Yes, we Catholics are "in the world but not of the world." This does not mean, however, that we can go merrily about our business content in our knowledge of the Lord while the rest of the world goes to Hell in a hand basket. Indifference is not a Christian virtue; indifference to the world is not a Christian calling. No, as possessors of the knowledge of the saving grace of Christ Jesus, we have a tremendous responsibility to our fellow man -- even, and especially, to the wayward among us. As members of the Church Christ founded on earth, each of us is a recipient of His Great Commission to spread the Gospel and make disciples of all nations, preaching baptism in the name of the Father, Son, and Holy Spirit, and to guide souls to their true home in Holy Mother Church.

Pondering all this led us to reflect on the "Bread of Life discourse" in John 6, in which Jesus declared Himself the living bread come down from Heaven and extolled us to eat His flesh and drink His blood in order to obtain eternal life. Many of the Jews present murmured among themselves, "This is an hard saying; who can hear it?" (Jn. 6:60). From that moment on, many of Jesus' disciples fell away and no longer walked with Him. To this day, Christ's real presence in the Eucharist is the greatest stumbling block to authentic faith, among Catholics as well as non-Catholics.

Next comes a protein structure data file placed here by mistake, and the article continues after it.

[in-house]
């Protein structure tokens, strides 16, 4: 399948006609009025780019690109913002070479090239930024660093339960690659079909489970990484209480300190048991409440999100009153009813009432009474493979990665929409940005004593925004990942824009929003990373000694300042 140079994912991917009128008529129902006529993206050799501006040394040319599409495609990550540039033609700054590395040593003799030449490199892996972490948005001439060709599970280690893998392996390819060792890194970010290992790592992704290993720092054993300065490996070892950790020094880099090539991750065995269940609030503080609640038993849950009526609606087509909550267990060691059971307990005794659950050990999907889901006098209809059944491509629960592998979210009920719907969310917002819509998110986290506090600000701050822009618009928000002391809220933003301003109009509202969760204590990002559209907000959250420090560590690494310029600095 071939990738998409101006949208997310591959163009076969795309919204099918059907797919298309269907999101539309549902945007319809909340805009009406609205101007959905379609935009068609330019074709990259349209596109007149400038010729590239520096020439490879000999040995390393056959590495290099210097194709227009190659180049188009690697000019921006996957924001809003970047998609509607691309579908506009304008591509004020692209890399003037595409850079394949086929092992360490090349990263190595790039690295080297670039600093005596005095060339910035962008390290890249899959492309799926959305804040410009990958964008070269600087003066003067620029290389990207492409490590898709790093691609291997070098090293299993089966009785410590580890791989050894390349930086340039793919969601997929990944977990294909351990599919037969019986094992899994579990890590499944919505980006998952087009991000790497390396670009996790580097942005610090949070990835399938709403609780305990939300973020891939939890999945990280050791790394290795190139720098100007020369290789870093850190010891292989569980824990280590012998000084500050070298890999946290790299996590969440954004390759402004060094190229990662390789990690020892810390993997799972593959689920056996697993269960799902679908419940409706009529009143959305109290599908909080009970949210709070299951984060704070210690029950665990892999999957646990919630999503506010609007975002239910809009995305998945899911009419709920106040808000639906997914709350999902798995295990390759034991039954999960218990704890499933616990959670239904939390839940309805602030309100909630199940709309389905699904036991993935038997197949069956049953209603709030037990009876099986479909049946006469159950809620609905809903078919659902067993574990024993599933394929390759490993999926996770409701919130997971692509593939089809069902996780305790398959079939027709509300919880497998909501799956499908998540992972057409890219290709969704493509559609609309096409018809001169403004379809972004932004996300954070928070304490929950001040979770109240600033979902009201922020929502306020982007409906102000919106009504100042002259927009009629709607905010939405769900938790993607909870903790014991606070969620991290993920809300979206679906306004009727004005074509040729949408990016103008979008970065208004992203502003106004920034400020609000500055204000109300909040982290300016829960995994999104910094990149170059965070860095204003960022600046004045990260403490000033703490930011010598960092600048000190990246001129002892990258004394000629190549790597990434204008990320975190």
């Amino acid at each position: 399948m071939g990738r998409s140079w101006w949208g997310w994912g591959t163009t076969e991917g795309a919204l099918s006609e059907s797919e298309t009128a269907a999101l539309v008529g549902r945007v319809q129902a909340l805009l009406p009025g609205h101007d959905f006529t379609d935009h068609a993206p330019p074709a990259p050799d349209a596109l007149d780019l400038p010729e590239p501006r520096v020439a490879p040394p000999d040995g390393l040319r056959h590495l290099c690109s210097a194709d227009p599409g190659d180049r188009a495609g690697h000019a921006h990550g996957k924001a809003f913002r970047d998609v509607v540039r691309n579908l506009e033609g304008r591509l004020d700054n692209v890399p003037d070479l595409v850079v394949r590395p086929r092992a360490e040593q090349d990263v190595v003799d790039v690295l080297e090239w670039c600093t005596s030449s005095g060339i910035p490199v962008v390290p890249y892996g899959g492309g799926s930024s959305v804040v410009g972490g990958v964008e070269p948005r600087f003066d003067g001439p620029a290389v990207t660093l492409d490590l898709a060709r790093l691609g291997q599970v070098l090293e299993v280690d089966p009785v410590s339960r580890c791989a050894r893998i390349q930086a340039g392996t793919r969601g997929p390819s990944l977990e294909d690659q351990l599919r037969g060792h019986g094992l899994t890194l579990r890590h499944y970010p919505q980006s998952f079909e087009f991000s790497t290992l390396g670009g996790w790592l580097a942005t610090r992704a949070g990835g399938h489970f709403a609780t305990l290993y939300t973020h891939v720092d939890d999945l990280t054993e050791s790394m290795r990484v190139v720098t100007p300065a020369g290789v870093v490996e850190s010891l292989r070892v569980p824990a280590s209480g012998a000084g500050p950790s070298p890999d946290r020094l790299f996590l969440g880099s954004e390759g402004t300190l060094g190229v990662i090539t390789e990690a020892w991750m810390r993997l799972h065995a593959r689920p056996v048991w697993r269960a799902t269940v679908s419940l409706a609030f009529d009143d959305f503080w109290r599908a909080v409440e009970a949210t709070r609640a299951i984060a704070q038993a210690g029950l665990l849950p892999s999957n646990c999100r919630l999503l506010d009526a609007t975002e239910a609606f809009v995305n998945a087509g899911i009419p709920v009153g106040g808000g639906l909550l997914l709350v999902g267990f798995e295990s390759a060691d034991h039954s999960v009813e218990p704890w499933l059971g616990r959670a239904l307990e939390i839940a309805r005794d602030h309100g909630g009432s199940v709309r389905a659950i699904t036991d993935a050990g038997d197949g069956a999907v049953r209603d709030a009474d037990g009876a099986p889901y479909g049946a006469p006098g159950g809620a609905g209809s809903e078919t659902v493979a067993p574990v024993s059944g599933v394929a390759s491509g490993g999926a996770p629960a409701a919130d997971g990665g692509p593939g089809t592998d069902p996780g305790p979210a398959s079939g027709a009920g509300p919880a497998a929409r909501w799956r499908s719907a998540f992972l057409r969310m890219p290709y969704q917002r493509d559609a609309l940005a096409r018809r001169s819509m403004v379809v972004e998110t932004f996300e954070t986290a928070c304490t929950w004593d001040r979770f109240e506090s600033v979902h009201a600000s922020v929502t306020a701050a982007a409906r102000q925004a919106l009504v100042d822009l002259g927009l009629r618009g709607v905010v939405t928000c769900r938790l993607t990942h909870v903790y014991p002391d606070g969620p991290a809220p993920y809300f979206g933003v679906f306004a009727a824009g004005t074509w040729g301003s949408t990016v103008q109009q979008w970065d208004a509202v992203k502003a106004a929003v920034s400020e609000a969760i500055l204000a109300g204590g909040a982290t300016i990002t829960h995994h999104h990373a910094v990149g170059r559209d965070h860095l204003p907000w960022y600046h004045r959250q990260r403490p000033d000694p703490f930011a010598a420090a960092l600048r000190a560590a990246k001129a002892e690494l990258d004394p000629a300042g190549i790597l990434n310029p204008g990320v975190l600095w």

For those graced with the gift of faith, the doctrine of the real presence is a source of joy rather than uncertainty or hostility. Yet the doubters and scoffers still can't bear to hear it. And so we began to wonder whether those of us graced with faith can bear the responsibility of proclaiming this Good News to the world. Sure, we bear it in our hearts, but, we wondered, are we willing to bear it on our bodies? Who among us has the courage to wear the word of God in a public place?

Thus was born the concept behind the "Hard Sayings" line of T-shirts we have made available at the NOR Gear Shoppe.

Combing the New Testament, we strove to identify the single lines that, when seen on a T-shirt, could be easily read and understood by, say, passersby on the sidewalk, other passengers on the bus, fellow shoppers at the supermarket, gawkers at the gym, parents at the park, etc. We looked for the lines that would be the most jarring to modern minds, lines that aren't part of our English lexicon -- at least not yet.

It was a struggle because there are so many challenging passages in Scripture, but we were able to whittle the list down to a manageable size, and then select the final cut.

The first hard saying is the obvious one, John 6:53: "Unless you eat the flesh of the Son of man and drink his blood, you have no life in you." Though the passage it is taken from is rich and extensive, we wanted the single line that best encapsulated the message of the passage. We think this is the one. And we've made it available on a T-shirt.